Kigali Special Economic Zone impacts Rwanda’s industrial growth

From the industrial skyline, smoke lazily and quietly billows and spirals over the undulating slopes of Masoro Hill, floating against the weakening spectrum of intermarrying sunset golden colours, giving an industrial character to the scene. The unspooling roads speak of work, the giant generators of manufacturing and trade.

Caption: Hon. Francois Kanimba, MINEACOM Minister


BY THOMAS KAGERA

From the industrial skyline, smoke lazily and quietly billows and spirals over the undulating slopes of Masoro Hill, floating against the weakening spectrum of intermarrying sunset golden colours, giving an industrial character to the scene. The unspooling roads speak of work, the giant generators of manufacturing and trade. A collection of spontaneously erected shanty shelters 10 years ago, the place is now awash with state-of-the-art factories, an epitome of Rwanda’s recent economic growth. 

It is here, about 10km east of Kigali, that more than 60 manufacturing small scale plants are cluster-anchored, forming the Kigali Special Economic Zone (KSEZ).

Kigali Special Economic Zone (KSEZ) is located in Masoro-Munini, and Kagarama-Musave at the outskirts of Kigali city, just a few kilometers from the Kigali International Airport along the Central Transport Corridor.

A Special Economic Zone, is a geographically specified and physically secured area administered by a single body, offering certain incentives including more liberal and simplified economic regulations for businesses to physically locate and operate within it. Special Economic Zones are generally implemented to meet fiscal, social, and infrastructure policy rationales. The most important fiscal goal of an SEZ is to facilitate economic growth through the use of reduced tariffs and more efficient customs controls.

SEZs provide the opportunity to cluster-anchor tenants with suppliers and other service providers, thereby creating jobs in skilled sectors and encouraging knowledge transfer.

The Kigali Special Economic Zone occupies 276 ha of land, donated by the government, as a subsidy, after compensating the sitting tenants. Prime Economic Zones (PEZ) thereafter carried out the market assessment, drew the master plan, did the physical planning, engineering studies, designs for infrastructures, demarcated the plots and developed the infrastructure including; the access and internal tarmac roads which are solidly strong to support heavy trucks. PEZ also provided water, electricity, Fiber-optic and each plot is connected to sewage treatment plant (STP).

The plots are sold to investors at a subsidized rate with incentives, including installments with a down payment of 30%, and a grace period of two years given after which they either fully pay the balance of 70% or pay in installments for five years with an interest rate of 10% this was in phase I.  For phase II, down payment is 30, grace period is one year and interest rate is 15%. 

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Caption: Special Economic Zone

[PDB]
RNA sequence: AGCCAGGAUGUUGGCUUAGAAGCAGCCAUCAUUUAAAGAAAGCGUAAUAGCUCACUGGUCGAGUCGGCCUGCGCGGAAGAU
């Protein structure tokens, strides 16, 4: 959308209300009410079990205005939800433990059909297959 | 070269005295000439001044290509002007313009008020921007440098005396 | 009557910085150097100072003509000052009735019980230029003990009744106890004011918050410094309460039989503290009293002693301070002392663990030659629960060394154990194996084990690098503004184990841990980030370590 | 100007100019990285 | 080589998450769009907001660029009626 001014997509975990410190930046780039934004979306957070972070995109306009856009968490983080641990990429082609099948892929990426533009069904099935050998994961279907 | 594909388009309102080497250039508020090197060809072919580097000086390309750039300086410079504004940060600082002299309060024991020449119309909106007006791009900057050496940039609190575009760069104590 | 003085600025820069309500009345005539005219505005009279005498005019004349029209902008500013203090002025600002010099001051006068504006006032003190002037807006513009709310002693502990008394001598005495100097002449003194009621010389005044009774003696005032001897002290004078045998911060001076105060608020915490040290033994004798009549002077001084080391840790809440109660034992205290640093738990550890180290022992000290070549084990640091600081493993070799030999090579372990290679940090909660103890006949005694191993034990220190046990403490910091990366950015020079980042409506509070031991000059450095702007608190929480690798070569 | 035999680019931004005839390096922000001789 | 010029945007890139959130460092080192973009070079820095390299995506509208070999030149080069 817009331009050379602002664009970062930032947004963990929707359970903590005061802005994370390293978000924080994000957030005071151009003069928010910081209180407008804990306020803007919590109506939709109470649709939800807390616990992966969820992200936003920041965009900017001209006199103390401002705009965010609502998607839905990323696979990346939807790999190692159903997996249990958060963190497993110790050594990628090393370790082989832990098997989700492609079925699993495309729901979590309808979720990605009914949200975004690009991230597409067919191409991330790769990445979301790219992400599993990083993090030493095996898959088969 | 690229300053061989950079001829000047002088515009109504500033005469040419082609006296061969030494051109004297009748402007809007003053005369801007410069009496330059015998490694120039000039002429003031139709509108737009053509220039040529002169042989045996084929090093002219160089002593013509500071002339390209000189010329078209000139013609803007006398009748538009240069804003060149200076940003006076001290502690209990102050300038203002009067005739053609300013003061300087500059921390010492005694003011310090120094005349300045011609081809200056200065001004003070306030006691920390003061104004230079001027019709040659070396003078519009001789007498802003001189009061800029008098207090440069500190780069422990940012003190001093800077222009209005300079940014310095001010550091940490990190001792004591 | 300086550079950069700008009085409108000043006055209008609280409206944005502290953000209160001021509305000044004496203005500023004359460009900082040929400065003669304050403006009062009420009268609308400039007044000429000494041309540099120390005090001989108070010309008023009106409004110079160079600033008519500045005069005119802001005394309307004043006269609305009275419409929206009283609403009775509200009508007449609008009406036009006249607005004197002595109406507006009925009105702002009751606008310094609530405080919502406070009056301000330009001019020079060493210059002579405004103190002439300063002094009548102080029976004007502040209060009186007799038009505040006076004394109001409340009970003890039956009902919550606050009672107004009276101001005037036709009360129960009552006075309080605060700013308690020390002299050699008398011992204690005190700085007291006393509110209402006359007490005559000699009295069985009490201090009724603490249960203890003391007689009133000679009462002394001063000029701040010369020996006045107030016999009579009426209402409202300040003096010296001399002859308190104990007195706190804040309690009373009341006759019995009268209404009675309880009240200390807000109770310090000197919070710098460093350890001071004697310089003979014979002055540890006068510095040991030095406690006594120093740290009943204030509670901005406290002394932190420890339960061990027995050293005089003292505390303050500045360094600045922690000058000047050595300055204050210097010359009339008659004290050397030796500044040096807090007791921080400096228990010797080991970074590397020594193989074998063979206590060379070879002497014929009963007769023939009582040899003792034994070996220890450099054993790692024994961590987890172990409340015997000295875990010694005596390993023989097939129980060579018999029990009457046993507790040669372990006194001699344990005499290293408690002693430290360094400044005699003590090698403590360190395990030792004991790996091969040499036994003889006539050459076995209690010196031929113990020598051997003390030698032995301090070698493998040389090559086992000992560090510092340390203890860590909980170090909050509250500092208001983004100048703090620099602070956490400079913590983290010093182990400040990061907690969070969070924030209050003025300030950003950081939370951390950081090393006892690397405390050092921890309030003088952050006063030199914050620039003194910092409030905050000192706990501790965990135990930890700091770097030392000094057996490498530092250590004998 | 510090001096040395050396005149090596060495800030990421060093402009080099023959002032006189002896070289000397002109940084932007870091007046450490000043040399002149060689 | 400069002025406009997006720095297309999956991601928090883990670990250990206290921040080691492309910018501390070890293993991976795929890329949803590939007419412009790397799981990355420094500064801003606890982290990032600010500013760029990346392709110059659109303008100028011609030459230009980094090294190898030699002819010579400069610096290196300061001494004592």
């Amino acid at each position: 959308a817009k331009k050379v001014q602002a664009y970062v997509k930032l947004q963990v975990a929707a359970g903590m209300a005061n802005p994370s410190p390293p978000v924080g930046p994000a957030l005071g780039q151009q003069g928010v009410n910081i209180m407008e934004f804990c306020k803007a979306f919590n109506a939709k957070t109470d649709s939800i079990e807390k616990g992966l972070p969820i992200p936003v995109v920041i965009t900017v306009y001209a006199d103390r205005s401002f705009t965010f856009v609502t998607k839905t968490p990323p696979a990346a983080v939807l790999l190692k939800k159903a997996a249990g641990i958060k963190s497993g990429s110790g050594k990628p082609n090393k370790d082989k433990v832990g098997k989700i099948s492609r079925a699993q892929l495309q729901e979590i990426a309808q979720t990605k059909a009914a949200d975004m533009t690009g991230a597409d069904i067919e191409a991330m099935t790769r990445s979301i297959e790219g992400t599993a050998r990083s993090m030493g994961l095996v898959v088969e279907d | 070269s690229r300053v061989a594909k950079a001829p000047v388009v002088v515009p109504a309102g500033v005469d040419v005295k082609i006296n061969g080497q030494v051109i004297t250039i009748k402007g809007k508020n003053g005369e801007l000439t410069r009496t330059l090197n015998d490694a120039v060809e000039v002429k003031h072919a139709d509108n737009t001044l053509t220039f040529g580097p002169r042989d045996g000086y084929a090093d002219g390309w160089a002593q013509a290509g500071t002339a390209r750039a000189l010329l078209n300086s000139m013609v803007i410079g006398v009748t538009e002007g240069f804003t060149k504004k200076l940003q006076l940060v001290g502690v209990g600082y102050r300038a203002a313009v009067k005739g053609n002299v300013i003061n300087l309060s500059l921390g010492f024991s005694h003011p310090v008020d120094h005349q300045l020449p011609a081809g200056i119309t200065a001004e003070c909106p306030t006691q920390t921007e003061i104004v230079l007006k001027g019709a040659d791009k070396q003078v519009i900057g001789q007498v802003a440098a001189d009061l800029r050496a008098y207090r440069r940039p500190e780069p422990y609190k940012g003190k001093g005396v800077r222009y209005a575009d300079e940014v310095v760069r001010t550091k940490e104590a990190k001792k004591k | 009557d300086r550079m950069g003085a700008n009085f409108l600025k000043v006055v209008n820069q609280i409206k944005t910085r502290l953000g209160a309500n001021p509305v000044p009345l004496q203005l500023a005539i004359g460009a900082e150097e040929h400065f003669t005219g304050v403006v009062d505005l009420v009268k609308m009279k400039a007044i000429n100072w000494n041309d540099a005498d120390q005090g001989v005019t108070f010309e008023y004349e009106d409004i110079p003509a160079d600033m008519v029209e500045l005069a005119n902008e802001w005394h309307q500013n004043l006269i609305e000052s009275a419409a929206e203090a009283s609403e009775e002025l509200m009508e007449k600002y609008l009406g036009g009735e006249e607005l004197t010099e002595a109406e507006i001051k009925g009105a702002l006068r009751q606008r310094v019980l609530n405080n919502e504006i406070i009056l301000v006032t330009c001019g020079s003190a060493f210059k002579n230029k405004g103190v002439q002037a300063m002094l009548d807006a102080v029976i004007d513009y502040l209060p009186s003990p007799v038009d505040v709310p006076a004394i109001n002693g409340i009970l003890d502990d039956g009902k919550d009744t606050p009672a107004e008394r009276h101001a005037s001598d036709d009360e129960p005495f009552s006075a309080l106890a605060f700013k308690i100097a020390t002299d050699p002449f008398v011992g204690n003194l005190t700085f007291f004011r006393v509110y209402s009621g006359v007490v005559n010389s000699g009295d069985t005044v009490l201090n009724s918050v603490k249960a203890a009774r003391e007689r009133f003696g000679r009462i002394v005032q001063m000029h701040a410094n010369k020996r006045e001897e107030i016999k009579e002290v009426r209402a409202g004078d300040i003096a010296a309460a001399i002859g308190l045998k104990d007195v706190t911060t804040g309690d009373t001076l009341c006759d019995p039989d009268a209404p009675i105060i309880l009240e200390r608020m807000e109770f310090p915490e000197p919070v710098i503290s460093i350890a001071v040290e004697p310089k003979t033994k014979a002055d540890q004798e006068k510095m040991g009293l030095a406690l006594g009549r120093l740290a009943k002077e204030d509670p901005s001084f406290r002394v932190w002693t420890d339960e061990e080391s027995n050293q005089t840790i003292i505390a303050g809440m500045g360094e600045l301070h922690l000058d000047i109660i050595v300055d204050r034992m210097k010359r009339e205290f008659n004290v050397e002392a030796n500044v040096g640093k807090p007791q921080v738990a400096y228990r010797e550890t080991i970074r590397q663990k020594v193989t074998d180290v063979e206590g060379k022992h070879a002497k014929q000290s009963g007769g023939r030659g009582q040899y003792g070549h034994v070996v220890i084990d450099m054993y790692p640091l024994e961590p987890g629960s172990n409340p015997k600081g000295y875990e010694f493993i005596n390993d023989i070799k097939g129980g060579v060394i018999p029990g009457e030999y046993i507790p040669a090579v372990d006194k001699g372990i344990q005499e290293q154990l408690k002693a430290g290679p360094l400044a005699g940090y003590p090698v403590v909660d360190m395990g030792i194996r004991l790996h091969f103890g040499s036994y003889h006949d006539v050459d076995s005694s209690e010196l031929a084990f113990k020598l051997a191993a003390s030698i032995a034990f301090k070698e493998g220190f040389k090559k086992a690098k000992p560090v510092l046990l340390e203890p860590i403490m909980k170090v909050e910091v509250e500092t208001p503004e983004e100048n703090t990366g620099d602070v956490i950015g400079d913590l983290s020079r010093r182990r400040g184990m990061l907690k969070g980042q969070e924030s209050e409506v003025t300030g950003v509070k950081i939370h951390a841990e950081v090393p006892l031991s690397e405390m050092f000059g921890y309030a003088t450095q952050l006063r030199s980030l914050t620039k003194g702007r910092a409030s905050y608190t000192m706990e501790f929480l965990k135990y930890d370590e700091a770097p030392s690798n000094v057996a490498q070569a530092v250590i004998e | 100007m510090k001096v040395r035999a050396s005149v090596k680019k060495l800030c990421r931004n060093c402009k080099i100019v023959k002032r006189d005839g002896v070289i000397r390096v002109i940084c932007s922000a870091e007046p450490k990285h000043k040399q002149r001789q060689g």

The KSEZ has been designated and developed to accommodate different types of industries including; heavy and light manufacturing industries, large scale users industrial plants, industries requiring excellent national/international communication network, industries requiring close links with other firms (those firms which produce component parts for the same product or those involved in the separate stages of the same industrial process), wholesalers, chemical, pharmacy and plastics, warehousing, tourism and service industry and telecommunications among other services.

Rwanda has strategic access to four countries and catchment area of a consumer market of nearly 50 million people reachable by road, barely four hours away from Kigali in all directions. This market has a purchasing power of US$1-2 billion in basic fast-moving goods (FMCG) and another US$1.5 billion in consumer durables.

To maximize the benefits from this market, the GoR established the SEZ to enhance the country’s competitiveness as a commercial/logistics hub, taking advantage of her natural strategic location through the promotion of export oriented industrial activities as well as re-exports, manufacturing and services.

The genesis

The idea of establishing Special Economic Zones in Rwanda took shape in 2006 but the actual implementation took off in 2008. The Special Economic Zones Program is designed to address domestic private sector constraints such as industrial and commercial land, cost of energy, transport linkages, market access and reduced bureaucracy and availability of skills.
The Rwanda SEZ has been designed and developed to match the international standards and accelerate the economic development of the country.

In 2010 the SEZ regulatory framework that culminated into the SEZ policy was developed and the SEZ Law enacted in 2011. The law spells out all the requirements for the SEZs to exist, the structures and the roles of key players.

At the regulatory level, the Special Economic Zones Authority of Rwanda (SEZAR) has been established to regulate, coordinate, administer, and provide strategic planning and monitoring for Special Economic Zones in Rwanda in accordance with the Zones Law and Regulations. This Authority is based at the Rwanda Development Board.